Monthly Archives: September 2017

“Deluge” of information makes it difficult for social media users to recognize true and false statements

Mark Zuckerberg argues that more information reaching more people enhances democracy. But, as the adage goes, quantity does not equal quality.

Source: Facebook Built Its Vision of Democracy on Bad Math | WIRED

The linked article says social media users are under a deluge of information overload – there is now so much information in our news feeds – much of it fake or false – that we are unable to distinguish between the real and the false.

This concept also applies to comments at the end of online newspaper articles where anyone can write what they want, even if untrue. To illustrate, our local paper had an item somewhat related to the topic of climate change. A commenter provided the (logical fallacy) argument that since sea levels were 400 feet lower 15,000 years ago, we had best be worried! That sounds like a compelling argument – until you learn of the context.

Most such logical fallacy comments are left “as is”, and can turn into a “factoid meme” which is actually false. No one offers a correction or context to the stated item.

Another commenter pointed out it was 26,500 years ago, not 15,000 years ago, when the sea was 400 feet lower. During that period, we had an Ice Age and much of Europe and North America was buried under massive ice sheets. When you see the context, you see that the first comment is an invalid argument. Yet many people may see only the first comment and may then pass that idea along to others via social media. Almost no one cross checks and verifies claims made on social media!

And how can we? We are inundated with false claims and logical fallacies through the fire hose of social media content. More information is not making us better informed – instead it is making us dumber.

Propagandists find new way to reach Facebook users

Propagandists find new way to reach Facebook users:

Through an unknown mechanism, these junk sites are managing to get their content posted on verified celebrity Facebook pages and spread to millions of users who find themselves inundated with spam, fake news, ads, and tracking software.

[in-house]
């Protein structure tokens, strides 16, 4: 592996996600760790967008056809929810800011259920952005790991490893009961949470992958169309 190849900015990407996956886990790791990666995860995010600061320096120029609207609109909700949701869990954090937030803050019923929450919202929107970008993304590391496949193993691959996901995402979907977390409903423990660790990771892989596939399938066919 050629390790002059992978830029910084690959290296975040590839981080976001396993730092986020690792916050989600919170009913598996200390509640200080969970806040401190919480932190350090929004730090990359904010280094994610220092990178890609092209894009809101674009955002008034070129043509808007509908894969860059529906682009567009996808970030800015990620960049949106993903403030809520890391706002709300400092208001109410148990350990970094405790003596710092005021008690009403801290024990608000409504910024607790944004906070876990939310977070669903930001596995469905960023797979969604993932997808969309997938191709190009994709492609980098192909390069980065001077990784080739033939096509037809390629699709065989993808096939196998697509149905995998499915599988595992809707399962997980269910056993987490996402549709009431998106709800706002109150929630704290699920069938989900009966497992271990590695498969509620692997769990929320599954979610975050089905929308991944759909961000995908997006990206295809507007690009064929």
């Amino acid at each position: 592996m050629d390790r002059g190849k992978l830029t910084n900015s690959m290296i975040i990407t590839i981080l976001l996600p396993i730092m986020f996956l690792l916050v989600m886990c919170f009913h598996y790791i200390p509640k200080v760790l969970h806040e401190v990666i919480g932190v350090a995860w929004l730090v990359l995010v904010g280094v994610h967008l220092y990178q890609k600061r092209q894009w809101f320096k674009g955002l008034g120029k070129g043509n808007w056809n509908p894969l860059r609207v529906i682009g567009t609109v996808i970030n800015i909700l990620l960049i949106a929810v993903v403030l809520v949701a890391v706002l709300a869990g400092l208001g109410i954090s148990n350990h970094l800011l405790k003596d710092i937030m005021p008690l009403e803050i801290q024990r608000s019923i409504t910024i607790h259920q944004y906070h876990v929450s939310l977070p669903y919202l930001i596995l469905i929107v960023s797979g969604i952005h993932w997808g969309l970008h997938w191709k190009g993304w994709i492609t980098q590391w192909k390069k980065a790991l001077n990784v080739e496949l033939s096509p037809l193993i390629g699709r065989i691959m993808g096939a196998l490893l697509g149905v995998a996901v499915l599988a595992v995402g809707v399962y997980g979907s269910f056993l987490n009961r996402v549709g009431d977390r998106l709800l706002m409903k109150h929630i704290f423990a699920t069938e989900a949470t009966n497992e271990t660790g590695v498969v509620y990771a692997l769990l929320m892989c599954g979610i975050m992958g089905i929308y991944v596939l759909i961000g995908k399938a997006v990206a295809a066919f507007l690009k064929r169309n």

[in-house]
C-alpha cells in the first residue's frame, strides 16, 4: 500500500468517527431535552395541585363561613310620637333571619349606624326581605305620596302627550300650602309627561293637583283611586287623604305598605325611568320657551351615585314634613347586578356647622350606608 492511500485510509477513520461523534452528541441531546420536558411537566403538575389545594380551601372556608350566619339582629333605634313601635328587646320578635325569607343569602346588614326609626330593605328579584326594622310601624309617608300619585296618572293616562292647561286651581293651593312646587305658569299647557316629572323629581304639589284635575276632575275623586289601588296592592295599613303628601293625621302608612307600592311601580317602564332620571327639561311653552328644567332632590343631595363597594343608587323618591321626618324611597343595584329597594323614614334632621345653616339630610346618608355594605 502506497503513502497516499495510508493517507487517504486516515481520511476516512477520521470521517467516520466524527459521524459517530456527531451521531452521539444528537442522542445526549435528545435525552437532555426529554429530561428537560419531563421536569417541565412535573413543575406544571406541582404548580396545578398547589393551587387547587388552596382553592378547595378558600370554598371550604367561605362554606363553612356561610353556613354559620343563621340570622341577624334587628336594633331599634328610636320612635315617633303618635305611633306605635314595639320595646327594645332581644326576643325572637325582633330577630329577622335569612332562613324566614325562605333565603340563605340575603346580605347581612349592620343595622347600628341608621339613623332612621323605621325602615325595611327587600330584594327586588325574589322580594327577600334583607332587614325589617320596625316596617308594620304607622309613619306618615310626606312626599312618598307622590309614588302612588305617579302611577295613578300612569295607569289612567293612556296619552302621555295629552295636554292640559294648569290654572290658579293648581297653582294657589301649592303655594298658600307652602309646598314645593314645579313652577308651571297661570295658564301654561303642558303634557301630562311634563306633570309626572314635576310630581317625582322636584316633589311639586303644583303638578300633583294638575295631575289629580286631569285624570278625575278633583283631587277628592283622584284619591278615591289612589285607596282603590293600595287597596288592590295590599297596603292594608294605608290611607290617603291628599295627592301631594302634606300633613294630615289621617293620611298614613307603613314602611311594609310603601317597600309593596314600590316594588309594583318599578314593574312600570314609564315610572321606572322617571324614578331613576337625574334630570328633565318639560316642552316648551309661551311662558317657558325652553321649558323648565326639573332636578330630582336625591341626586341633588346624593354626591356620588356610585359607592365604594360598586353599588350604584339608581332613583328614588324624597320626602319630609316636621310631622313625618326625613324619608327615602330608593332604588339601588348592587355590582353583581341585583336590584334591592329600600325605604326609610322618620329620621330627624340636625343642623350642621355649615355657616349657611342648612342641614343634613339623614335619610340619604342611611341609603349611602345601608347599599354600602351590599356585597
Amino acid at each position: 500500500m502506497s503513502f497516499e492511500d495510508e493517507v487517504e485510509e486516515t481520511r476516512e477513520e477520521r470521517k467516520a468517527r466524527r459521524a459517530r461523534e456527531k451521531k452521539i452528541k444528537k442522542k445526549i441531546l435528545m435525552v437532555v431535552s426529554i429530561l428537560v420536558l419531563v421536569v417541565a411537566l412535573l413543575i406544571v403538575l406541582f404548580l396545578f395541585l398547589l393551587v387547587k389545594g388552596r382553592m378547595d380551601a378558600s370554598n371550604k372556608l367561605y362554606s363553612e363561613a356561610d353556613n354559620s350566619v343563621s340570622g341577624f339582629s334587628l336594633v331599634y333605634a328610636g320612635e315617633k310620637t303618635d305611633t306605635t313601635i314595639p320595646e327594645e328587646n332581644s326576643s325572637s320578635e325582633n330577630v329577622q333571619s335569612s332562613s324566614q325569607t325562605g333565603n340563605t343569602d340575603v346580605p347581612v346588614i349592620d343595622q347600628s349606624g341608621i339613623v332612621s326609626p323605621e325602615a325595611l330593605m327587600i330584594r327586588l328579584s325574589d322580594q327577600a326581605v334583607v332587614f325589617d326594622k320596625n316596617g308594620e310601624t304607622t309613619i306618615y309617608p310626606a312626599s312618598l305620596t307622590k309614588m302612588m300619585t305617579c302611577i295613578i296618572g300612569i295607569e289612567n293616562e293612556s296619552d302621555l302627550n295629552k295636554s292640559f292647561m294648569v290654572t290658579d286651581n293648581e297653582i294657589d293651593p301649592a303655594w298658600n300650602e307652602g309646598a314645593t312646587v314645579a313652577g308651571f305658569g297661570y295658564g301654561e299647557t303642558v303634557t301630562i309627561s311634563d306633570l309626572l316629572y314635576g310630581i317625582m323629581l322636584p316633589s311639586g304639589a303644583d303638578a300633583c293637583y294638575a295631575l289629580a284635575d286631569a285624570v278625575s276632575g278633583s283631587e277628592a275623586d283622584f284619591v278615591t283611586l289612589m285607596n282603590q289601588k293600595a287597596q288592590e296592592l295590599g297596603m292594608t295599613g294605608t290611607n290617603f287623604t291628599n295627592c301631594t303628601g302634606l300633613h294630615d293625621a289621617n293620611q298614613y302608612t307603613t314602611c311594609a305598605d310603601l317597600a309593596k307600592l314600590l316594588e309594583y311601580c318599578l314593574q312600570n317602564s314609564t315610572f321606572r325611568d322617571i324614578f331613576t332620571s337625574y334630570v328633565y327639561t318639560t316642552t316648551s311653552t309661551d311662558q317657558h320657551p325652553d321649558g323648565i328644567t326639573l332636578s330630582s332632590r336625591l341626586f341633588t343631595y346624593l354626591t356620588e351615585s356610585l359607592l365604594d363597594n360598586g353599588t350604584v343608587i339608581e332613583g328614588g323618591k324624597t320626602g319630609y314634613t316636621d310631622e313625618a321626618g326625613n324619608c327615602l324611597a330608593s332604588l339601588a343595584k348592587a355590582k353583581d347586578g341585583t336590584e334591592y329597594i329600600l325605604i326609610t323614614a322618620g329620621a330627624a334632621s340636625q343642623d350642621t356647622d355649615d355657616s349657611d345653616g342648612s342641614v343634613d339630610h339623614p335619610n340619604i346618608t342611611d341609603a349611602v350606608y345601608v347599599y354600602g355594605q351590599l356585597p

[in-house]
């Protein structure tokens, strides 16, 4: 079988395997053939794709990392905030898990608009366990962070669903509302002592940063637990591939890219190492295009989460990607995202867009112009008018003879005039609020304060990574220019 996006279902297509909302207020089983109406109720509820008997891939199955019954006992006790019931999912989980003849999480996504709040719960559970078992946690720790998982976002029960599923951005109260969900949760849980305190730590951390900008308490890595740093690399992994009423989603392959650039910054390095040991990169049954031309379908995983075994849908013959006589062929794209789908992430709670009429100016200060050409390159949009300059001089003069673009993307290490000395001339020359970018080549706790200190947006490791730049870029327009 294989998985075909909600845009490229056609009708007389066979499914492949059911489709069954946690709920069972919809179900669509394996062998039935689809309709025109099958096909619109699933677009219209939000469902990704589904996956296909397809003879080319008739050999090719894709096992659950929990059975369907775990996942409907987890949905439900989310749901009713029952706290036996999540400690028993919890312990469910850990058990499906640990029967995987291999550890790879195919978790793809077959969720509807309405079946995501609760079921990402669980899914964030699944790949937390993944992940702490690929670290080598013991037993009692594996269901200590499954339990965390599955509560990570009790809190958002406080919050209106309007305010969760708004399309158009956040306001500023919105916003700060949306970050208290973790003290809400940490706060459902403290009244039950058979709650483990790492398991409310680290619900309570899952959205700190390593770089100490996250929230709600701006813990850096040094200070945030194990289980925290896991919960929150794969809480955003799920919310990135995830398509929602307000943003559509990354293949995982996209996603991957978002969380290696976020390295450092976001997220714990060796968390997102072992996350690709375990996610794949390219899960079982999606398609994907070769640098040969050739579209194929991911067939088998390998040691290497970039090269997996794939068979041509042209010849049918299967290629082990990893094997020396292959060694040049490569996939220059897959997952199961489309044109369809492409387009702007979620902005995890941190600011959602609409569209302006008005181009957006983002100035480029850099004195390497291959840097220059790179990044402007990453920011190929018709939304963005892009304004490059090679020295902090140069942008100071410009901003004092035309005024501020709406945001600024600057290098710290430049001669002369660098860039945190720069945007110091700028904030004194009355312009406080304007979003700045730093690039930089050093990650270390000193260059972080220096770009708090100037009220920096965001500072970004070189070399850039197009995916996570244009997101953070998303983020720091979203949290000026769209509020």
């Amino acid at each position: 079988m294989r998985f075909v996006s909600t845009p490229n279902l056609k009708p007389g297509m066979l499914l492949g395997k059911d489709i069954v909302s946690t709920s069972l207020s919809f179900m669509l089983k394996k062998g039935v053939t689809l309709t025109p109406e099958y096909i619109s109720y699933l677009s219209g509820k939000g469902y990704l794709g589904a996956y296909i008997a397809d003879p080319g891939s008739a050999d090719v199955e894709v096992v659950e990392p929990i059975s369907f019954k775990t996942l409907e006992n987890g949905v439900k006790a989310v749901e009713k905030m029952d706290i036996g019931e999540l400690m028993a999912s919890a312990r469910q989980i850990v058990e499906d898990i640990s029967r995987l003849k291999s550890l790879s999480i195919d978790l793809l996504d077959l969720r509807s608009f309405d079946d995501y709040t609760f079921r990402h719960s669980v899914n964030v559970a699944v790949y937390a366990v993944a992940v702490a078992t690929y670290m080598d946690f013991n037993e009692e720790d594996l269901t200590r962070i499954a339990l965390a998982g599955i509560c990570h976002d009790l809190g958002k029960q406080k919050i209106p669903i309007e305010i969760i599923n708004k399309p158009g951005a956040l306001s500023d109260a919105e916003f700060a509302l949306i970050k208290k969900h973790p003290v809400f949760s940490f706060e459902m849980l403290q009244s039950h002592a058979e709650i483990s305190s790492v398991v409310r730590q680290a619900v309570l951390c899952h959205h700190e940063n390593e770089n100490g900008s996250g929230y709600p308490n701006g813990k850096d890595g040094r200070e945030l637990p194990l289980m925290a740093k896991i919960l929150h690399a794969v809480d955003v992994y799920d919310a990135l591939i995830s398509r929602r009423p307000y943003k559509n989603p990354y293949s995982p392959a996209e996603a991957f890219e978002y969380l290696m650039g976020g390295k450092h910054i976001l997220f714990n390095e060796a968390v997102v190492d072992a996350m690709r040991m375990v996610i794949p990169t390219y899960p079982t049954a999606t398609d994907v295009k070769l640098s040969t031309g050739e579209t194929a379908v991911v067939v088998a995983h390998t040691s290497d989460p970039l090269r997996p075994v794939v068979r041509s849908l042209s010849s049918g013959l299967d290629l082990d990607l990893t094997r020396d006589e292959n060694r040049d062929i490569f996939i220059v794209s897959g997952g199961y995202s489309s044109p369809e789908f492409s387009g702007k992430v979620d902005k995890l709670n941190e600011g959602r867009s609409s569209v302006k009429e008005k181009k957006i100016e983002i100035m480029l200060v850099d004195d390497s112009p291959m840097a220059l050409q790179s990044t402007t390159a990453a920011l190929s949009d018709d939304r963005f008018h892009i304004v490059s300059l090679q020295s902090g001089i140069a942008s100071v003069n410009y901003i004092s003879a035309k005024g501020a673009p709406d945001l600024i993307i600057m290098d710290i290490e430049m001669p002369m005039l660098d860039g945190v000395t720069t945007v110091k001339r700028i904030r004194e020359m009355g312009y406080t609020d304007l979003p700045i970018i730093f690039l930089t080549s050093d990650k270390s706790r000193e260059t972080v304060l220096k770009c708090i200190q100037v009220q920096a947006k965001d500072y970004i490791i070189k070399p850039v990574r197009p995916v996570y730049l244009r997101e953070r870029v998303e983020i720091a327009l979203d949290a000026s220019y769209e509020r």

Which then results in:

Facebook users who “liked’ the pages of celebrities with large followings are inundated with spam and fake news

Which is another illustration of how social media is a friction-less platform for the spread of propaganda. Indeed, the primary purpose of social media is propaganda messaging.

And then this – to which I add, Huh?

According to Matt Britton, chief executive officer of New York-based marketing technology firm CrowdTap, part of the race for readers’ attention is known as influencer marketing: a relatively new and largely unregulated area of digital advertising in which brands use celebrities or influential social media personalities to endorse products, thus encouraging fans to buy them.

“Influencer marketing” is old and in this example, it is the “celebrity endorsement” model of propaganda messaging.

Source: Misinfluencers, Inc.: How Fake News Is Reaching Millions Using Verified Facebook Accounts

Why do we play the national anthem at sports events?

Sports is entertainment.

Why do we play the national anthem at sports events?

Why do we not play the national anthem at concerts, plays and other entertainment events?

Because professional baseball, about 100 years ago sought to leverage patriotism in their marketing program – playing the national anthem at baseball games used the propaganda method of “transference” – literally transferring a feeling of patriotism to the playing of a pro sports baseball game. This was specifically to market professional baseball games.

Later, other sports adopted this marketing propaganda. Eventually it made its way to middle school and high school athletic events, but primarily football. There is rarely a band available for baseball, soccer, track, tennis, swimming and a host of other sports. Yet this practice of playing the national anthem at sports events has been ingrained in to our thinking – we no longer realize that we have been duped into a marketing charade.

I wrote about this a year an half ago in February 2016 – “How pro sports uses the national anthem for promotional propaganda“. Read it.

Sports businesses have found that linking themselves to patriotism is a successful business strategy. Why do sports teams play the national anthem at the start of each game? This is not something we do at most activities.

The reason is because it is good for business: See “Why do we sing the national anthem at sporting events?” Linking the military with pro sports began during World War I as a way of tying patriotism to sports attendance. By World War II, the playing of a recorded national anthem became common place at professional baseball games. In the 1950s, the playing of the national anthem gradually migrated to other sports.

It seems neither President Trump nor some NFL football players understand they have been duped in to becoming cogs in this propaganda machine.

Read the link and then ask yourself, “Why do we play the national anthem at selected sports events and not others? Why is sports the primary venue at which we play the national anthem?

Understanding this helps you to see the goofiness of NFL players and President Trump.

The real issue is: Why do we even play the national anthem at professional entertainment business activities (aka pro sports)?